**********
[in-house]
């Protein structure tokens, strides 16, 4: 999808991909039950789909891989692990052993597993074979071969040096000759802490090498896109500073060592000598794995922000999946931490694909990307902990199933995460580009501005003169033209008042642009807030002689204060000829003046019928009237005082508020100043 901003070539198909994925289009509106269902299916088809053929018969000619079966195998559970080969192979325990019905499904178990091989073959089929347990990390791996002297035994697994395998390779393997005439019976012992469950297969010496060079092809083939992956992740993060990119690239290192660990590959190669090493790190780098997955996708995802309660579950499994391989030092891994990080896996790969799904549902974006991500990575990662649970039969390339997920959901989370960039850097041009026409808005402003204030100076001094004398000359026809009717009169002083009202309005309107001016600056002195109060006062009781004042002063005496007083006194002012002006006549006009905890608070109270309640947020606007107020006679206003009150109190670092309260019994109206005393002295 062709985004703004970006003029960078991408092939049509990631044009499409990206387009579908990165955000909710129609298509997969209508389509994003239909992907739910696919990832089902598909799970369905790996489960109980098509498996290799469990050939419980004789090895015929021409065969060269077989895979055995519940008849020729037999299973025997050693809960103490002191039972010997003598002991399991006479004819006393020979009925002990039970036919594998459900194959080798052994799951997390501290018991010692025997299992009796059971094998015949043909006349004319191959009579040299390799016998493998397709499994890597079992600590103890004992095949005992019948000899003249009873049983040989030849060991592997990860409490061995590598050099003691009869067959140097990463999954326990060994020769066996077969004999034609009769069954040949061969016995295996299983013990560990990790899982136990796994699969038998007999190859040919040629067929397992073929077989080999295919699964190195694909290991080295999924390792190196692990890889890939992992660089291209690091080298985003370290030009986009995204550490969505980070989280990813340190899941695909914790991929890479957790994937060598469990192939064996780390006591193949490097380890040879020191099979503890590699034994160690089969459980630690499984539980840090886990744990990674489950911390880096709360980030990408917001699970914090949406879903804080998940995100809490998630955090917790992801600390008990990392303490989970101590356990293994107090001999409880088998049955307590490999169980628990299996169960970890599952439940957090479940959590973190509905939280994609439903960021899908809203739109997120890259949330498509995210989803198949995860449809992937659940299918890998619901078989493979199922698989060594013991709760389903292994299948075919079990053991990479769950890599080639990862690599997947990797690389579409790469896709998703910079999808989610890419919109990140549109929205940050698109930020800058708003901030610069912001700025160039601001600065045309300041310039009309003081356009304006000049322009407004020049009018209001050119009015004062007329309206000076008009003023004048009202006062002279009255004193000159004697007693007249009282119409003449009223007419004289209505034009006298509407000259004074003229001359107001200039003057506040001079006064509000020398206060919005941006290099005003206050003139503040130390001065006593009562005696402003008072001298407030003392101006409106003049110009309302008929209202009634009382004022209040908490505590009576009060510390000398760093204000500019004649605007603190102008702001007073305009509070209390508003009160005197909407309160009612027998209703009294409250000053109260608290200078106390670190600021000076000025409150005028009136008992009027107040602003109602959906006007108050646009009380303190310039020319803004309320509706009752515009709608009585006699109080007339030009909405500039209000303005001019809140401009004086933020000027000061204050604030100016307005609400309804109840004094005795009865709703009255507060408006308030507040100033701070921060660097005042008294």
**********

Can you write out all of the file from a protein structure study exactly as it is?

[in-house]
């Protein structure tokens, strides 16, 4: 999808991909039950789909891989692990052993597993074979071969040096000759802490090498896109500073060592000598794995922000999946931490694909990307902990199933995460580009501005003169033209008042642009807030002689204060000829003046019928009237005082508020100043 901003070539198909994925289009509106269902299916088809053929018969000619079966195998559970080969192979325990019905499904178990091989073959089929347990990390791996002297035994697994395998390779393997005439019976012992469950297969010496060079092809083939992956992740993060990119690239290192660990590959190669090493790190780098997955996708995802309660579950499994391989030092891994990080896996790969799904549902974006991500990575990662649970039969390339997920959901989370960039850097041009026409808005402003204030100076001094004398000359026809009717009169002083009202309005309107001016600056002195109060006062009781004042002063005496007083006194002012002006006549006009905890608070109270309640947020606007107020006679206003009150109190670092309260019994109206005393002295 062709985004703004970006003029960078991408092939049509990631044009499409990206387009579908990165955000909710129609298509997969209508389509994003239909992907739910696919990832089902598909799970369905790996489960109980098509498996290799469990050939419980004789090895015929021409065969060269077989895979055995519940008849020729037999299973025997050693809960103490002191039972010997003598002991399991006479004819006393020979009925002990039970036919594998459900194959080798052994799951997390501290018991010692025997299992009796059971094998015949043909006349004319191959009579040299390799016998493998397709499994890597079992600590103890004992095949005992019948000899003249009873049983040989030849060991592997990860409490061995590598050099003691009869067959140097990463999954326990060994020769066996077969004999034609009769069954040949061969016995295996299983013990560990990790899982136990796994699969038998007999190859040919040629067929397992073929077989080999295919699964190195694909290991080295999924390792190196692990890889890939992992660089291209690091080298985003370290030009986009995204550490969505980070989280990813340190899941695909914790991929890479957790994937060598469990192939064996780390006591193949490097380890040879020191099979503890590699034994160690089969459980630690499984539980840090886990744990990674489950911390880096709360980030990408917001699970914090949406879903804080998940995100809490998630955090917790992801600390008990990392303490989970101590356990293994107090001999409880088998049955307590490999169980628990299996169960970890599952439940957090479940959590973190509905939280994609439903960021899908809203739109997120890259949330498509995210989803198949995860449809992937659940299918890998619901078989493979199922698989060594013991709760389903292994299948075919079990053991990479769950890599080639990862690599997947990797690389579409790469896709998703910079999808989610890419919109990140549109929205940050698109930020800058708003901030610069912001700025160039601001600065045309300041310039009309003081356009304006000049322009407004020049009018209001050119009015004062007329309206000076008009003023004048009202006062002279009255004193000159004697007693007249009282119409003449009223007419004289209505034009006298509407000259004074003229001359107001200039003057506040001079006064509000020398206060919005941006290099005003206050003139503040130390001065006593009562005696402003008072001298407030003392101006409106003049110009309302008929209202009634009382004022209040908490505590009576009060510390000398760093204000500019004649605007603190102008702001007073305009509070209390508003009160005197909407309160009612027998209703009294409250000053109260608290200078106390670190600021000076000025409150005028009136008992009027107040602003109602959906006007108050646009009380303190310039020319803004309320509706009752515009709608009585006699109080007339030009909405500039209000303005001019809140401009004086933020000027000061204050604030100016307005609400309804109840004094005795009865709703009255507060408006308030507040100033701070921060660097005042008294």